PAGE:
Advisor RFPs gaining popularity
BY PAULA AVEN GLADYCH
Increased regulation in the employer-sponsored retirement plan industry has made benchmarking retirement plan services and fees against industry norms and practices the standard. And soon they will use the same process for finding financial advisors, according to CAPTRUST Financial Advisors.
For many years, plan sponsors have used a formal request for proposal process to identify prospective recordkeepers, third-party administrators and investment managers or to benchmark and validate incumbent providers.
Now they are turning to the RFP process when hiring retirement plan advisors or benchmarking an existing advisor’s services and fees.
CAPTRUST believes the advisor RFP will soon become the preferred method for conducting an advisor search or documenting that an existing advisor is qualified to meet an individual plan’s specific needs.
The company believes there are four main reasons plan sponsors would engage in an advisor RFP process.
- Plan changes over time. Retirement plans grow and change over time as a result of acquisitions, divestitures, downsizing, hiring and investment returns, said CAPTRUST. Many plan sponsors engage advisors to determine if existing plan features and services are up-to-date and appropriate for the plan’s participant base.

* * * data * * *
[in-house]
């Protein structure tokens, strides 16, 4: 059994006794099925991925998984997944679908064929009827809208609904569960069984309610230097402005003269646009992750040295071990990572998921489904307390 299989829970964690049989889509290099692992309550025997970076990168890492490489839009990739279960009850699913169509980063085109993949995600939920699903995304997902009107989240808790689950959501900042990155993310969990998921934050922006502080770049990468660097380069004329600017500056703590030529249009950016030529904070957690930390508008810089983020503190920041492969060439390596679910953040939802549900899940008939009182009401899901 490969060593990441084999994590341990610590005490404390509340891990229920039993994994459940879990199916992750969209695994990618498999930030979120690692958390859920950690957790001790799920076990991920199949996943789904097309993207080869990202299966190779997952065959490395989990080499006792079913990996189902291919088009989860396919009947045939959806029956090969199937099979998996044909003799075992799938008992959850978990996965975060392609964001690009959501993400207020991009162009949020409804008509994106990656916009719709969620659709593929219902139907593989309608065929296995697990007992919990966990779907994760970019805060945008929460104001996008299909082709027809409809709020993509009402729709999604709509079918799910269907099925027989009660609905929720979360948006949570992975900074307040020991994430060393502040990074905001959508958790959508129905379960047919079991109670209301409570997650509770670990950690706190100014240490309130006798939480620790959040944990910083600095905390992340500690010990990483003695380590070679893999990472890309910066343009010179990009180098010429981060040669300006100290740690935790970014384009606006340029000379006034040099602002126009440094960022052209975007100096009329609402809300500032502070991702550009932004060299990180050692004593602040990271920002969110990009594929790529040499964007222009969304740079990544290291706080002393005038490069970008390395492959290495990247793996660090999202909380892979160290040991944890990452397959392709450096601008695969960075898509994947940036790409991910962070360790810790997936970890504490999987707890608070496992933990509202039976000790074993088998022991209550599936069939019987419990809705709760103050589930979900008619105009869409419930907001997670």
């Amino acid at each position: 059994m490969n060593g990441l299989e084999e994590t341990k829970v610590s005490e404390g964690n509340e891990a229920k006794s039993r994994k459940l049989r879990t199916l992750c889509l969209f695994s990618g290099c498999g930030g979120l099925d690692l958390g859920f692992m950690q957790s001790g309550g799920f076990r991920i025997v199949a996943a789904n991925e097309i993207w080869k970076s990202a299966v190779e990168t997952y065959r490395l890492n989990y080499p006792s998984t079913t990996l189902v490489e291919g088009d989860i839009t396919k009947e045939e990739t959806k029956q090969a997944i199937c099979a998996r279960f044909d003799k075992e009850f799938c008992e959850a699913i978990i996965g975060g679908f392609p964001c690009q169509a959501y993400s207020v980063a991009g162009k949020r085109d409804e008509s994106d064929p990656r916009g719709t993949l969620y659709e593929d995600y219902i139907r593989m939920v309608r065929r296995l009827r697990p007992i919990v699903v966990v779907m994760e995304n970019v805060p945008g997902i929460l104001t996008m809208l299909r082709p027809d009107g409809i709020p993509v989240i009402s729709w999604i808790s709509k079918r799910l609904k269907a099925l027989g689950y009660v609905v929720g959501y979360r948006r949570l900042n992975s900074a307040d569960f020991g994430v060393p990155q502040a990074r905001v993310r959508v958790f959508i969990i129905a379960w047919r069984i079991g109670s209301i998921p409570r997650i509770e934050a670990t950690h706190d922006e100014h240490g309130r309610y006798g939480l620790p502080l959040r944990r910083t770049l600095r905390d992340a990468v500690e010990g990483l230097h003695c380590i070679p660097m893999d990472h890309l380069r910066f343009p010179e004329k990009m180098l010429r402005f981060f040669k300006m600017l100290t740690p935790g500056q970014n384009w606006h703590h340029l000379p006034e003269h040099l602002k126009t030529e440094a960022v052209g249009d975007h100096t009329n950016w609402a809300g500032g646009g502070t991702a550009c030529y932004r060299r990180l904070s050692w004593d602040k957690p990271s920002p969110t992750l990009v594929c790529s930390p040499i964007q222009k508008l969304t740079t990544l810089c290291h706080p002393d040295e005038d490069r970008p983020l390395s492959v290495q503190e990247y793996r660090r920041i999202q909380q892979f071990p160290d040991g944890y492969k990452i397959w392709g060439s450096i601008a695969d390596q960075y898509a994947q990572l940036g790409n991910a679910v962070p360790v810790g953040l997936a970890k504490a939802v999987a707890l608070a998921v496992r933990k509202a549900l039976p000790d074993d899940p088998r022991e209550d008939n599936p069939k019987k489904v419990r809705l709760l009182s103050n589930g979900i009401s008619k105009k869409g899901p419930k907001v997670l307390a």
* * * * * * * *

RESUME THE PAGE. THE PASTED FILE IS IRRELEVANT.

- Increased fiduciary burden. It has become harder to comply with ERISA guidelines and Department of Labor regulations. Many plan sponsors are not equipped to cope with these increasing responsibilities and they seek to share fiduciary liability with a retirement plan advisory firm.
- Market intelligence. Advisor RFPs can provide a robust evaluation of a plan’s incumbent advisor and can be used to verify that fees and services charged are competitive, identify any missing capabilities and provide written documentation of the advisor selection or benchmarking process.
- Formality of process. It isn’t enough to have a long-term relationship with an advisor. DOL investigators want to know how and why you selected certain advisors. A formal RFP process can provide helpful insights to plan sponsors by allowing them to gather intelligence on the current state of the art for retirement plan advisory services, pricing for those services and the different business models of advisors providing them.
Originally published on BenefitsPro.com